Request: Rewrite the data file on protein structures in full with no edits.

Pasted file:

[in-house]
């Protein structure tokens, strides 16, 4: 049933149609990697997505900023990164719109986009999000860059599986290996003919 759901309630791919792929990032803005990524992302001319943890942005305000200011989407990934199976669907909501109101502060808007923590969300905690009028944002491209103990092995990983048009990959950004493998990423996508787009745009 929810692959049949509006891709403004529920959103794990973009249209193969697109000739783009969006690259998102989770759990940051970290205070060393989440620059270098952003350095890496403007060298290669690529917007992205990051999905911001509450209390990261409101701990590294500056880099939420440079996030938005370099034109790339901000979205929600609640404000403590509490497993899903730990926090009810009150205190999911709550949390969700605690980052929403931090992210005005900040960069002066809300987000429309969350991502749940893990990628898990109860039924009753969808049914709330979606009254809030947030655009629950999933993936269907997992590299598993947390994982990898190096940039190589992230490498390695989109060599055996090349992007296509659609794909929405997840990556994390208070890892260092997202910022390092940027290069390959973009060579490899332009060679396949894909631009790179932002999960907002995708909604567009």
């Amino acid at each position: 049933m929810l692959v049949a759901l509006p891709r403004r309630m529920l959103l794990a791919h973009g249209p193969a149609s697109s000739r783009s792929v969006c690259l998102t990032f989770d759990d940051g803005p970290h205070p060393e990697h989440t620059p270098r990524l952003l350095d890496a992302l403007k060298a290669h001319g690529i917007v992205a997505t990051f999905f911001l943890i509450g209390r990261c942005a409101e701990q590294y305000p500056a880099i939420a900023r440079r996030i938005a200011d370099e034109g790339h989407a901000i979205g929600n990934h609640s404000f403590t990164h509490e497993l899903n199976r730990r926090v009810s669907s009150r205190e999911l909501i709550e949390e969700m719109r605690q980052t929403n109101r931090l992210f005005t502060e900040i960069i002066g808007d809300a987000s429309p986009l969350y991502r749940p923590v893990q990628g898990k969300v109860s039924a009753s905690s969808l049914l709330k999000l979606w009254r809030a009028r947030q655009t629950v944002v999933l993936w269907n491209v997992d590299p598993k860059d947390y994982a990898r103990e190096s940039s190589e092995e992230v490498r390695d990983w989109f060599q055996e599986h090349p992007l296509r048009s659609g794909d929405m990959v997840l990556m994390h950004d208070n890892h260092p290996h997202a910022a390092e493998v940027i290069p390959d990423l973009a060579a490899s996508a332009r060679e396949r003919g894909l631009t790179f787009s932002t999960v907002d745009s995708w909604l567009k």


[in-house]
């Protein structure tokens, strides 16, 4: 049933149609990697997505900023990164719109986009999000860059599986290996003919 759901309630791919792929990032803005990524992302001319943890942005305000200011989407990934199976669907909501109101502060808007923590969300905690009028944002491209103990092995990983048009990959950004493998990423996508787009745009 929810692959049949509006891709403004529920959103794990973009249209193969697109000739783009969006690259998102989770759990940051970290205070060393989440620059270098952003350095890496403007060298290669690529917007992205990051999905911001509450209390990261409101701990590294500056880099939420440079996030938005370099034109790339901000979205929600609640404000403590509490497993899903730990926090009810009150205190999911709550949390969700605690980052929403931090992210005005900040960069002066809300987000429309969350991502749940893990990628898990109860039924009753969808049914709330979606009254809030947030655009629950999933993936269907997992590299598993947390994982990898190096940039190589992230490498390695989109060599055996090349992007296509659609794909929405997840990556994390208070890892260092997202910022390092940027290069390959973009060579490899332009060679396949894909631009790179932002999960907002995708909604567009």
């Amino acid at each position: 049933m929810l692959v049949a759901l509006p891709r403004r309630m529920l959103l794990a791919h973009g249209p193969a149609s697109s000739r783009s792929v969006c690259l998102t990032f989770d759990d940051g803005p970290h205070p060393e990697h989440t620059p270098r990524l952003l350095d890496a992302l403007k060298a290669h001319g690529i917007v992205a997505t990051f999905f911001l943890i509450g209390r990261c942005a409101e701990q590294y305000p500056a880099i939420a900023r440079r996030i938005a200011d370099e034109g790339h989407a901000i979205g929600n990934h609640s404000f403590t990164h509490e497993l899903n199976r730990r926090v009810s669907s009150r205190e999911l909501i709550e949390e969700m719109r605690q980052t929403n109101r931090l992210f005005t502060e900040i960069i002066g808007d809300a987000s429309p986009l969350y991502r749940p923590v893990q990628g898990k969300v109860s039924a009753s905690s969808l049914l709330k999000l979606w009254r809030a009028r947030q655009t629950v944002v999933l993936w269907n491209v997992d590299p598993k860059d947390y994982a990898r103990e190096s940039s190589e092995e992230v490498r390695d990983w989109f060599q055996e599986h090349p992007l296509r048009s659609g794909d929405m990959v997840l990556m994390h950004d208070n890892h260092p290996h997202a910022a390092e493998v940027i290069p390959d990423l973009a060579a490899s996508a332009r060679e396949r003919g894909l631009t790179f787009s932002t999960v907002d745009s995708w909604l567009k």